20
July
2022
|
18:48
Europe/Amsterdam

Policymakers urged to seize once-in-a-generation opportunity to make UK financial services sector more competitive

UK leaders and financial regulators have been urged to focus on innovation and competitiveness to ensure UK financial services continue to benefit customers and clients across the globe, whist boosting the sector’s ability to finance growth across the economy, in a new report published today.

 The new State of the Sector report – a world first – has been developed in partnership between HM Treasury and the City of London Corporation. It provides a robust evidence-based assessment of the competitiveness of UK financial services drawing on both independent metrics and wide consultation with the industry. Repeated annually, it will be a mechanism that helps to improve competitiveness year-on-year.

The report – which delivers on a key recommendation of Lord Hill’s UK Listing Review – shows where the UK is world leading and what steps have been taken to improve the overall environment for the sector so far. It also highlights that flexibility in regulation should not lead to a ‘race to the bottom’, but instead identifies areas for further reform and opportunities to improve competitiveness.

 These include:  

  • Talent: The UK is a world-leading financial centre because of its access to unrivalled pool of expertise, talent and skills.  We need to ensure the UK remains an attractive destination for global talent, by considering a route that would allow international workers to enter the UK for short-term, productive activity without requiring a visa.
  • Innovation: the UK is a leading global fintech hub. More than half of its unicorns are fintech firms – a higher share than in any other financial centre. But it needs to develop expertise in digital skills. The financial services sector can complement Government efforts via industry and educational partnerships.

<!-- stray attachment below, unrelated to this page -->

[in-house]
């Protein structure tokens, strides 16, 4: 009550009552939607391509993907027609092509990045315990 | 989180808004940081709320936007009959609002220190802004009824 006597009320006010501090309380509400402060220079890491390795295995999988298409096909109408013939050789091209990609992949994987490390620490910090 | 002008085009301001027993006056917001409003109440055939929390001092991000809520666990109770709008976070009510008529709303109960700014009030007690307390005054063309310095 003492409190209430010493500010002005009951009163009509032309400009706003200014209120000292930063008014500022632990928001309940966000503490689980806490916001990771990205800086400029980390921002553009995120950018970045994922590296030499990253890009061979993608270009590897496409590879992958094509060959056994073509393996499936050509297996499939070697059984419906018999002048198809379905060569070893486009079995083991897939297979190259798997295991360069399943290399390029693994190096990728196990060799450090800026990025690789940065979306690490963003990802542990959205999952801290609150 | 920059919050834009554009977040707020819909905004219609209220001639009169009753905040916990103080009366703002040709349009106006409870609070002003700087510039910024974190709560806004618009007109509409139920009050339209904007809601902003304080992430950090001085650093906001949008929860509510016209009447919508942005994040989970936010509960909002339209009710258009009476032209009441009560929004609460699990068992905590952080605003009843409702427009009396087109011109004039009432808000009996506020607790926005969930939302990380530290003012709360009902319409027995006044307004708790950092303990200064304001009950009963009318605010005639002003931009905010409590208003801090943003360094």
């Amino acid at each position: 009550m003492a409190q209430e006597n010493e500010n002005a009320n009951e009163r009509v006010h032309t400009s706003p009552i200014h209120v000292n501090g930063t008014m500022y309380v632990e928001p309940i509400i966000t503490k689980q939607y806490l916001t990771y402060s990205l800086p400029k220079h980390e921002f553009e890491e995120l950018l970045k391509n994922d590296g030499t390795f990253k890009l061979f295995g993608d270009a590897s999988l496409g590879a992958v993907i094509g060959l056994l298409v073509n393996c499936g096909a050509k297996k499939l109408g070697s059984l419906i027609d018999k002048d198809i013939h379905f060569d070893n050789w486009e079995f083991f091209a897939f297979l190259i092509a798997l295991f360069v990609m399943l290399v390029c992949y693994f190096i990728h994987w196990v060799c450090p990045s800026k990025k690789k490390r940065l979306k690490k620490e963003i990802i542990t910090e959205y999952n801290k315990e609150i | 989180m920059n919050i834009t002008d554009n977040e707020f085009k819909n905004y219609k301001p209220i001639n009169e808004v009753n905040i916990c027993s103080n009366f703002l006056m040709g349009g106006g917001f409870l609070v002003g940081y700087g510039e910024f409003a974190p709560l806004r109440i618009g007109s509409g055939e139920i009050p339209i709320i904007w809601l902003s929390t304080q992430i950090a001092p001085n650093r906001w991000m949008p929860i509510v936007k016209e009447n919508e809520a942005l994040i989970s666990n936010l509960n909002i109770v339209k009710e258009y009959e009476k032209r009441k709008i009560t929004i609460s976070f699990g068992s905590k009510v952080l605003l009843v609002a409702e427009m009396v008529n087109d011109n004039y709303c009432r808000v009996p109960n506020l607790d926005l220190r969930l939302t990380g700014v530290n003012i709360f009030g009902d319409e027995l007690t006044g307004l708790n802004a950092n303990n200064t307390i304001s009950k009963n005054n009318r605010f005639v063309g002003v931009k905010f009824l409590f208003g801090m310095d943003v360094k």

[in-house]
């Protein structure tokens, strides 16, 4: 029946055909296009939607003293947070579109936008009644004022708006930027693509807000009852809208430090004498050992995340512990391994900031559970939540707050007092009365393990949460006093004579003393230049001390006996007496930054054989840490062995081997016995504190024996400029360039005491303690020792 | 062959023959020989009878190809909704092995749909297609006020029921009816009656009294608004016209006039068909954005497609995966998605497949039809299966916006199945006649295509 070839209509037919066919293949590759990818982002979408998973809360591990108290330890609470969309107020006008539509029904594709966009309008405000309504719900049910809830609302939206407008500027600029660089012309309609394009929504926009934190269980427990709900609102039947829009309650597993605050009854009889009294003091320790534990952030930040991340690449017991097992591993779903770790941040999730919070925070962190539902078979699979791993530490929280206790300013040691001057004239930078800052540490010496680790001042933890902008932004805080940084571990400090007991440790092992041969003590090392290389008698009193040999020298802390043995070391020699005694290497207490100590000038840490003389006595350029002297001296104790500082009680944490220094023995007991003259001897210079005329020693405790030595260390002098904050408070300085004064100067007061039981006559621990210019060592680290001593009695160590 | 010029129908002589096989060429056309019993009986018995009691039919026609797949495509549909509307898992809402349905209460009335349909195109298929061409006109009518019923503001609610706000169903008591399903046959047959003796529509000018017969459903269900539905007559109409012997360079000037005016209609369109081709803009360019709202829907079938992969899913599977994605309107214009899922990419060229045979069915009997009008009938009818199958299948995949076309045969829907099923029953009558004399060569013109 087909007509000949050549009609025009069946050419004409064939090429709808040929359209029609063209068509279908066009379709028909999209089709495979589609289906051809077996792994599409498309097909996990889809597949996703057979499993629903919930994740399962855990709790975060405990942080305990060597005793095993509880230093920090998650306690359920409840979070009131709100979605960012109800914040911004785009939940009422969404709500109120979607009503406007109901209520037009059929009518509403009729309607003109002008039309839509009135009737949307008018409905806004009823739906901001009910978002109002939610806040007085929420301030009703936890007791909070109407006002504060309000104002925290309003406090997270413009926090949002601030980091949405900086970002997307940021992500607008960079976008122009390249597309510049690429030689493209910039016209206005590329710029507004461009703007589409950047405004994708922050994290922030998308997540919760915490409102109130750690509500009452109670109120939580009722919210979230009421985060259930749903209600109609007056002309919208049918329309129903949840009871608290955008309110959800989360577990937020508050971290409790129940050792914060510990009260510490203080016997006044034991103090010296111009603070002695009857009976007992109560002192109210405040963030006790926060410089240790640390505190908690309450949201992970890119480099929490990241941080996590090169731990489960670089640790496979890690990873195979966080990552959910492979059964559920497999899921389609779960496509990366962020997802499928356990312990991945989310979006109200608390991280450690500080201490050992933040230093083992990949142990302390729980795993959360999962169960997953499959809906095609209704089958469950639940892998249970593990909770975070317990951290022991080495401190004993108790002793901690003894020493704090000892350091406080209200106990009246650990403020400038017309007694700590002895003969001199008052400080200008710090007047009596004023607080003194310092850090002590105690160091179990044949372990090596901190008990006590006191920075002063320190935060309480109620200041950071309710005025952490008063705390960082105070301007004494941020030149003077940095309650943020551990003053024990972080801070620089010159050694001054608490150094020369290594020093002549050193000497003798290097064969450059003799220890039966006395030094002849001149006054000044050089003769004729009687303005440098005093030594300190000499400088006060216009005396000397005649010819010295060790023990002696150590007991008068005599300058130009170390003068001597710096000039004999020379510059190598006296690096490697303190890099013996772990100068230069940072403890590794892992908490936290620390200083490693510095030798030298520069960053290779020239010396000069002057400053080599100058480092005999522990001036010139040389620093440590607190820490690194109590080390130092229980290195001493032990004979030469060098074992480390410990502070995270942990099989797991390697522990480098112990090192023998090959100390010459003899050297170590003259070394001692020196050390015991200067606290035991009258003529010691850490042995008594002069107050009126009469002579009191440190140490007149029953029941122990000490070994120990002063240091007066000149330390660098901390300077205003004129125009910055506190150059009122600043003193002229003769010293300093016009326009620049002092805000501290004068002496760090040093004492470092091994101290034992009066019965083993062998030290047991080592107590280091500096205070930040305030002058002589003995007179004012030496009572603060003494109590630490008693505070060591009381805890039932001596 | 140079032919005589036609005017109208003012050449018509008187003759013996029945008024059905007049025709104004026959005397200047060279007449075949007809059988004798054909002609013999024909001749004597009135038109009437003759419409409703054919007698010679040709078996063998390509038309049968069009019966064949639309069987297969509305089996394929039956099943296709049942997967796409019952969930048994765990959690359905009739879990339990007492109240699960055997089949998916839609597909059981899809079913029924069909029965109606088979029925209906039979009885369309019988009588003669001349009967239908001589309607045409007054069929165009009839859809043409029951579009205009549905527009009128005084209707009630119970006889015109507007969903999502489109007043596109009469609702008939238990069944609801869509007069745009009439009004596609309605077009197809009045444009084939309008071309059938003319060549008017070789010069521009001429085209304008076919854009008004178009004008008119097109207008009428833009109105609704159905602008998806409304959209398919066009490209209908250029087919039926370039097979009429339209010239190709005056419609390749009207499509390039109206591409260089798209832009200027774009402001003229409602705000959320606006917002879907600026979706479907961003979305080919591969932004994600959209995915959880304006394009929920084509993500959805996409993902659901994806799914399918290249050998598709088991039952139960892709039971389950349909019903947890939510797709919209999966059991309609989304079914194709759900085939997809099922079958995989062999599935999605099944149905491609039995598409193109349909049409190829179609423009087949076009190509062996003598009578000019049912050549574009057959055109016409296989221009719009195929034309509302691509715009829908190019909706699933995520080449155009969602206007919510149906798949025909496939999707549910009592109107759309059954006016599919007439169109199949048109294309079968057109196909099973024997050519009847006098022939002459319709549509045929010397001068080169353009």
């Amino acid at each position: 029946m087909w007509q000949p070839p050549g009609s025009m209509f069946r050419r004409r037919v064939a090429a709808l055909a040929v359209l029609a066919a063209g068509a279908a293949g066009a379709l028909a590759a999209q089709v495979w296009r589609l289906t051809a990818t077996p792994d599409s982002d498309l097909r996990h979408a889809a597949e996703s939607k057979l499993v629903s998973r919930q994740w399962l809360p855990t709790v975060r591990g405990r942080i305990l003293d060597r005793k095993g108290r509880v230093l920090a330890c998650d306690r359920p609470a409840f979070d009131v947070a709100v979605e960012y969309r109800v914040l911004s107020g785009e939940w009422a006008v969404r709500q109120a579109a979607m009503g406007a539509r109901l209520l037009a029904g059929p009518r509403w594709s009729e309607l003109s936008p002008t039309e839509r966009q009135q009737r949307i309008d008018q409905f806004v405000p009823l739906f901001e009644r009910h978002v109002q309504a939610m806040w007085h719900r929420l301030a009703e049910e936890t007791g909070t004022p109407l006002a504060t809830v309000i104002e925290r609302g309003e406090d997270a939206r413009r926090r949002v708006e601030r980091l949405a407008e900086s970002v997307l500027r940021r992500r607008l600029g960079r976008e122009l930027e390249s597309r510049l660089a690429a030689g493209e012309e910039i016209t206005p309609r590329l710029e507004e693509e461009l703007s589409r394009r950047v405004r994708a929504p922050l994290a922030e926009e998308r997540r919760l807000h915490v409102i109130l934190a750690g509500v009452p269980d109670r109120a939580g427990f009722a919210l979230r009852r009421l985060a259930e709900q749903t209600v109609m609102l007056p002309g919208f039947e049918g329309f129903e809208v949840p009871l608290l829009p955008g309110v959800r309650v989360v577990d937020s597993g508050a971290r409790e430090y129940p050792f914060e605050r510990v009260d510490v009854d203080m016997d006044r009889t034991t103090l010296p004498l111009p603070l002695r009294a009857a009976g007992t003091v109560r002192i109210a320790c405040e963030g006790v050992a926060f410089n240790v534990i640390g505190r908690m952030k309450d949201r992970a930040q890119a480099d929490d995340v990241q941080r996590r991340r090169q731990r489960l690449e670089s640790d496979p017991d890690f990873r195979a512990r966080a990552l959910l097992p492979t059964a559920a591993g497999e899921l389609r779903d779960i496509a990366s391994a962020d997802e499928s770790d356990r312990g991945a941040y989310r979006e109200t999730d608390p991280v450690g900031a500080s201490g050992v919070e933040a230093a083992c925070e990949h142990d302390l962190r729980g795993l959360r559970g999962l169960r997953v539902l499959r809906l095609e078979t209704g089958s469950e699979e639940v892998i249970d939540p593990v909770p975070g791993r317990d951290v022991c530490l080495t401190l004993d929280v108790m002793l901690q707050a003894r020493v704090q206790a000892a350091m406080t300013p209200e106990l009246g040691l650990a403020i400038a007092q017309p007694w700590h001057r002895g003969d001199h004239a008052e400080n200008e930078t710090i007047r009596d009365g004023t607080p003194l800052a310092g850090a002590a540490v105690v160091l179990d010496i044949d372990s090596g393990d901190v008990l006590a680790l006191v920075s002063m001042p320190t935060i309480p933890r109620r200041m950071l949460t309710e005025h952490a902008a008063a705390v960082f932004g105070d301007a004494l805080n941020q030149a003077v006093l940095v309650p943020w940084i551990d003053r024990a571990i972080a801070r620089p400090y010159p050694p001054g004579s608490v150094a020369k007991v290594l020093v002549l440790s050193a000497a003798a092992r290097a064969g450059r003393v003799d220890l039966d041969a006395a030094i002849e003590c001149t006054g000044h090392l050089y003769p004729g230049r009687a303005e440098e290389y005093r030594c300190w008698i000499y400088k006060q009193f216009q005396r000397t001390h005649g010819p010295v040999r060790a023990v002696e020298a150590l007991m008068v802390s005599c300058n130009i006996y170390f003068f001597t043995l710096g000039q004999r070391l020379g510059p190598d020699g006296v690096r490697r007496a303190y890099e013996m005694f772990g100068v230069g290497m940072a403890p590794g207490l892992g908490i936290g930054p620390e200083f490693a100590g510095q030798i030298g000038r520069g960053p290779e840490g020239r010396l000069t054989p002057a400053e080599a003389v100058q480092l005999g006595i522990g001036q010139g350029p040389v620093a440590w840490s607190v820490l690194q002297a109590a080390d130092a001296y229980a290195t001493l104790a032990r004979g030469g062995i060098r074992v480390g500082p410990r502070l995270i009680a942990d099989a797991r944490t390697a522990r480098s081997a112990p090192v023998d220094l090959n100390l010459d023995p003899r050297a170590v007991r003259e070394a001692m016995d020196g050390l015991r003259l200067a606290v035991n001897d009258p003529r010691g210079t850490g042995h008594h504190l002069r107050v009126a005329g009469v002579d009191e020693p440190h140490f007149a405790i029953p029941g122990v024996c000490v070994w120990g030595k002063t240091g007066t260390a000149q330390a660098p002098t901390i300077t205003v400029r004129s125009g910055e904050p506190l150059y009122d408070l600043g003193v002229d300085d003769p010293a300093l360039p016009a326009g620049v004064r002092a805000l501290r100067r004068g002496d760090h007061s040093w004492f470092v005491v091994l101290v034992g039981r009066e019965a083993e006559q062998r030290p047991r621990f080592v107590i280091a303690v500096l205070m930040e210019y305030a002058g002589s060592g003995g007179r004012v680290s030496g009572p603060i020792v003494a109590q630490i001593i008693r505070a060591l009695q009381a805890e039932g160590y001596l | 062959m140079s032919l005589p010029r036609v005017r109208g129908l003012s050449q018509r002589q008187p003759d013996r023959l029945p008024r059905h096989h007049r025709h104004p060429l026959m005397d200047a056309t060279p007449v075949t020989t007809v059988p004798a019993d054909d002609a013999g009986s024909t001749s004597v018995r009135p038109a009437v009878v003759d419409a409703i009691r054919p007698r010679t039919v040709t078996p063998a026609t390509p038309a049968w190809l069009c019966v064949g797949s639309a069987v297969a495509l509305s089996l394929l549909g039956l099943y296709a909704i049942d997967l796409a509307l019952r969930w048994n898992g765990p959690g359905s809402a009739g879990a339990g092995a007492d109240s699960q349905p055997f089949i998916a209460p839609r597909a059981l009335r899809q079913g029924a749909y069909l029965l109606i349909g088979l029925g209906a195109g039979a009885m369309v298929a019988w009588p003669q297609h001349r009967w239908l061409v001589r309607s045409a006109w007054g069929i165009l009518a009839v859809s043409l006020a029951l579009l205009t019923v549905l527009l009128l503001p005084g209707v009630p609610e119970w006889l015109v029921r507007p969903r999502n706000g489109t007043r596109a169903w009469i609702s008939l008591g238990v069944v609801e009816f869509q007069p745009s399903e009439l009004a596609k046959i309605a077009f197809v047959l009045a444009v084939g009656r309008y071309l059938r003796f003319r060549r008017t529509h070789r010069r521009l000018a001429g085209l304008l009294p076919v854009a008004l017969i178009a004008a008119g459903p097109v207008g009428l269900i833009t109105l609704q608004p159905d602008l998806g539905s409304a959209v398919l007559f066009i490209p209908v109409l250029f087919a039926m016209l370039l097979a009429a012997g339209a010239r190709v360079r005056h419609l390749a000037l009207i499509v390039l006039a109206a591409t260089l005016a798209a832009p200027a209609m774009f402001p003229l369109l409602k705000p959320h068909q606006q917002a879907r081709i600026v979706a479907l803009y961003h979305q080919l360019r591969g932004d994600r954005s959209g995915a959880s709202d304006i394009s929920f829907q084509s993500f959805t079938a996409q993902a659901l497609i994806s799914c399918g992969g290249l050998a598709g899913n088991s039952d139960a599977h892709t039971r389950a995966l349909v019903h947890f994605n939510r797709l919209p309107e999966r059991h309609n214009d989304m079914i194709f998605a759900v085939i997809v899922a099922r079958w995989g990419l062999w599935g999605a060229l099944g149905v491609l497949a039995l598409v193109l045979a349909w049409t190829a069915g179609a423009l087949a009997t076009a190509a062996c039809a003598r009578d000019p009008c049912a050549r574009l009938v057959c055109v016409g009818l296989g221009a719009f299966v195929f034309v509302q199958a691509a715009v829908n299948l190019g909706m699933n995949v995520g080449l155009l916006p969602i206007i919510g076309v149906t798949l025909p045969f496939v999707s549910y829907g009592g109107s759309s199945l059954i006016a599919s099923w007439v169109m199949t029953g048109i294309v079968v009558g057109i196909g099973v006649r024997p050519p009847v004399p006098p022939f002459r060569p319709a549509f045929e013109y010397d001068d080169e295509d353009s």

• Regulation: The UK is perceived as having the world’s preferred regulatory regime for financial services. But the UK’s regulatory framework must stay agile, coherent and competitive while delivering better outcomes. Including the aim to improve the speed of Financial Conduct Authority (FCA) authorisation turnaround times.

The report also identifies a number of other opportunities that will be key for the continued competitiveness of British financial services. These include:

  • Providing employers with different ways to pay the Immigration Skills Charge and allowing medium sized employers to pay the same fees that currently apply to small employers.
  • Supporting and investing in apprenticeships. Skills need to be developed across the entire sector – in firms, regulators and Government – to offer better products and services and get supervision, regulation and policymaking right.
  • Supporting new ways of working to open the financial services sector to a wider and more diverse talent pool. Government can explore the benefits of cross-border remote working, which could offer businesses an even wider talent pool and position and advertise the UK as a truly open and global market.
  • Establishing and following clear principles and strategy for regulatory reform. This will keep the UK aligned with global standards, while introducing regulation that is better tailored to its domestic markets. Reform of Solvency II, the implementation of Basel 3.1 and the future of clearing activity in the UK will be critical moments for the UK to demonstrate its approach.
  • A clear commitment to set out how the FCA and Prudential Regulation Authority will deliver on their new growth and competitiveness secondary objectives and monitor progress. For example, they could make comparisons with regulators in other jurisdictions, such as the Monetary Authority of Singapore, and undertake more promotional activity.